WHAT? Seriously? I am 37-years-old. I have had metastatic breast cancer since I was 32. I have been beaten down with treatments over the years. I have watched half my family die at the hands of freakin’ cancer! But – Aha, alas the silver lining I have been blessed to tolerate the treatments and they’ve worked! I’ve been surrounded by loving, caring people during those times of death. But, this, this may be one toke over the line – even for me.

Today – I went into surgery (starving with an ‘iffy’ belly after the damn prep AGAIN). The surgeon was efficient and kind. It was outpatient. I rolled into the OR like a “baller” cause hell yea I know my way around this scene! I also know my way around 10,9…lights out. Ha. When I woke up in recovery, a bit groggy, I noticed and felt some wetness on my face. Tears rolling down out of my eyes. The sudden surge of sadness that I am yes, here again. It seems like all roads lead here to a dark recovery room, waiting again. Maybe it was the drugs? No worries, I quickly got it together. But for those few minutes, it just felt good to let it out by myself in a dark recovery room.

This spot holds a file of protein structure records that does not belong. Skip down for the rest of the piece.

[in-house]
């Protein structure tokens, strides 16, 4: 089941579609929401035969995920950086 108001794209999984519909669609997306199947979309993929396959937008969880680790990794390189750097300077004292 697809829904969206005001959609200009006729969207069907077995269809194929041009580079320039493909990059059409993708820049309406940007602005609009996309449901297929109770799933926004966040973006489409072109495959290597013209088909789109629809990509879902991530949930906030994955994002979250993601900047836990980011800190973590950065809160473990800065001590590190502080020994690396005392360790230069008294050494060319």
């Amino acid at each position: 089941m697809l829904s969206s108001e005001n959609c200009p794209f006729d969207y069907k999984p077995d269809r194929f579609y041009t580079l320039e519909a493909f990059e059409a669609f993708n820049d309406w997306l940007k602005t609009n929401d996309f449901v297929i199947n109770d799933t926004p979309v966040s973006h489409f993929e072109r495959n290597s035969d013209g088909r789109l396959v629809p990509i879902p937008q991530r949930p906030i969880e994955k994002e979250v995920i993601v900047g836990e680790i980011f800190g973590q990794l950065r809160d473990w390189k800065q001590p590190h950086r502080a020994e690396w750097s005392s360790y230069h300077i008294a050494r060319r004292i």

And here I am again, waiting. No course to set my sights on. Pathology should be back by midweek. I’m praying for good news but whatever it is, it is and I will deal. Best case – we are all good and monitor. Worst case – we’ve got a whole new chemo regimen to tap. And then the places in between. The waiting. It’s the waiting that sucks. It’s the waiting that finds me peering over that edge. Where is my next move?

After all of this, the Hubs and I have opted to make the trek to a larger, research facility for a second opinion regarding all of my care. I shall make sure my medical records or my small novel as it has been dubbed, will make the journey as well. Let’s just get a fresh perspective. We are lucky to be headed that way on Friday. Until then, I wait. I find my “Zen” somehow.

 

 

11 thoughts on “Calm meets edge

  1. Kate..I say this everytime, but you are amazing. You handle this all with Grace and have your gloves on ready to kick butt. We will keep you in our prayers. Stay strong! Stay courageous! Let me know if there is anything I can do. Xoxo